Montreal's very own Madd Harold (lauded for his unique and creative work as artistic director of Gravy Bath Productions) has unleashed The Tempest, Shakespeare's last and –often considered — most difficult of plays — and he's done so with dignity, imagination, and flair.
Shakespeare's Tempest is metatheatre to the nth degree and contains some of Shakespeare's finest and maturest of poetry. This exotic tale finds Prospero, an exiled Duke, marooned with his books and beautiful daughter Miranda on the idyllic shores of an island paradise. Featuring gods, fairies, and the romance between Miranda and young Ferdinand, The Tempest explores the theme of freedom (all the more intriguing when you recall that it's the last of Shakespeare's plays and — in essence, the last of Shakespeare-as-playwright).
This theme of freedom is at the heart of Harold's production, on at the Saidye Bronfman from November 21 – December 6. "The Tempest," Harold says, "is about freedom. It's in there in the text, each character has a need for freedom. Caliban, Prospero's slave being the most obvious. So we are looking at freedom from different perspectives."
And to look at freedom, one has to look at imprisonment. Incorporating video, illusion, and the original songs from the period, Harold shows, in every detail, how every character is, in one way or another, imprisoned. All of the characters are first-and-foremost, imprisoned by the sea. The set then, consisting essentially of a free standing large black box containing white sand set in the middle of the stage, represents the island and is the space in which all of the characters, save for Ariel, are confined to. The characters' costumes are gorgeous–lovely work done by award winning set and costume designer Nelly Savova)–and yet they are excessive, almost too lovely, and make every character seem uncomfortably confined by them. (A fine contrast with the opening of the play when all of the characters (or is it the cast?) come out in their plain jeans, t-shirts, and sneakers) Prospero, a prison of the island, is also a prisoner to his books, Miranda, us the audience, and ultimately, himself. His book lies at his feet like a ball and chain, his robe, a gorgeous costume of materials made to look like pages from his manuscripts, weigh heavily upon him. Periodically his face is projected on the backdrop screen from a small camera hidden under the sand –a clever way to suggest how film is yet another medium, another "form" that contains or imprisons its contents.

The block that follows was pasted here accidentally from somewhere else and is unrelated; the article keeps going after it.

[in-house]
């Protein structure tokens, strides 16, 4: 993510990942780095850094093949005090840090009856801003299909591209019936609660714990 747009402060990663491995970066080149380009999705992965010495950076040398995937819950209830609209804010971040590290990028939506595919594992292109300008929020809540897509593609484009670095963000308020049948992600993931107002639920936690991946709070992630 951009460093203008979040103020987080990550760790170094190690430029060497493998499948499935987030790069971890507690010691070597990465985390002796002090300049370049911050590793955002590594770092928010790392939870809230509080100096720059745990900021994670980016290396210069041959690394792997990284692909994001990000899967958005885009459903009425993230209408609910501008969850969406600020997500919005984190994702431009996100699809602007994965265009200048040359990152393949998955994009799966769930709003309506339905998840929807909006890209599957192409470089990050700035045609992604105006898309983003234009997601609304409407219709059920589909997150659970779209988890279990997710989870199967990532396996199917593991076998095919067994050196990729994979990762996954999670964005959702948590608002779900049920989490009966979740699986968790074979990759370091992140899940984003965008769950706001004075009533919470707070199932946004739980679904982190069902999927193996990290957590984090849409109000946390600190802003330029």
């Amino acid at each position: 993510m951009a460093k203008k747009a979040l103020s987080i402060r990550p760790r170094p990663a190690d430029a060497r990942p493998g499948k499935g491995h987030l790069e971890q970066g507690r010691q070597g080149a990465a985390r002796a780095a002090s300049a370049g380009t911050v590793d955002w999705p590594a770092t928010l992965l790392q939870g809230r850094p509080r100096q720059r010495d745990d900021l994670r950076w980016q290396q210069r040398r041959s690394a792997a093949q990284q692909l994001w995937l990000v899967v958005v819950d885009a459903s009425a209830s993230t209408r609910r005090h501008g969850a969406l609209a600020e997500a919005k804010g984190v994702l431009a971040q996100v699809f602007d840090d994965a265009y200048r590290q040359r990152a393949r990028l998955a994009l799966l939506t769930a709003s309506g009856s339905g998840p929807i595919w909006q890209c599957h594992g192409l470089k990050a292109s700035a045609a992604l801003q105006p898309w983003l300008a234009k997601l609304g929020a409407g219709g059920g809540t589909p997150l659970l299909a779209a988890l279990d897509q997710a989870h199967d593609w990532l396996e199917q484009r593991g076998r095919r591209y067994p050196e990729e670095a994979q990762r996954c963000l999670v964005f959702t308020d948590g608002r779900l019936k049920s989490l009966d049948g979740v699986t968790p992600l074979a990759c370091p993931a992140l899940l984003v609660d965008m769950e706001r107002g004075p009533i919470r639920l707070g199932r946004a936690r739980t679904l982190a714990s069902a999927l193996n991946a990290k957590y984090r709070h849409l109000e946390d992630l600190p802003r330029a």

I have to admit, it was at first unsettlingly to find the character of Ariel confined to the area behind a sheer curtain. Is he not a spirit? Should he not be flitting about the way other directors have him flitting about? But Harold proved himself right, freeing Ariel only when appropriate (it's all in the text afterall) and magnificently so.
If this is a play about freedom, how is it that the characters find that freedom? Well, that is all up to you– and believe me, it is well worth your while. With an entrancing performance by Gareth Armstrong, lovely set and costume design, and truly brilliant stage directing, Madd Harold's direction of Shakespeare's Tempest is not so much torment and trouble as it is wonder and amazement!
This, his first, and hopefully his first of many, play on the Saidye Bronfman's main stage, has Madd Harold leading a top-notch tri-generational company. The stellar cast of twelve includes the Gareth Armstrong (Prospero), the acclaimed British-trained Shakespearean whose solo show Shylock has been traveling the world with repeated success; renowned Stratford Festival actor Douglas Campbell (Gonzalo) who at the age of 82 is as spirited as ever; Yann Bernaquez (Boatswain), last seen in Gravy Bath's Kali Yuga; Greg Kramer (Antonio), an award winning novelist, actor, and director; Tristan D. Lalla (Caliban), a graduate of Dawson College and last seen in Man of la Mancha; Gordon Masten (Stephano), talented actor and music theatre performaer; Kyle MacDougall (Sebastien) who was part of Saidye "B"'s 2003 New Classical Theatre Festival; Trend Pardy (Ariel), who makes a perfect Ariel and in 2003 was nominated for a Best Actor MECCA; Moya O'Connell (Miranda), makes a great return after last appearing in Montreal in Tiger's Heart; Gareth Potter (Ferdinand) a John Abbott graduate who's been turning heads at Stratford; Andrew Shaver (Tinculo); Canadian artistic director of Sabooge Theatre; and Ivan Smith (Alonso), seen on television, film and cabaret.
At the Leanor and Alvin Segal Theatre, Saidye Bronfman Centre for the Arts
November 21 – December 6, 2004
Tickets: (514) 739-7944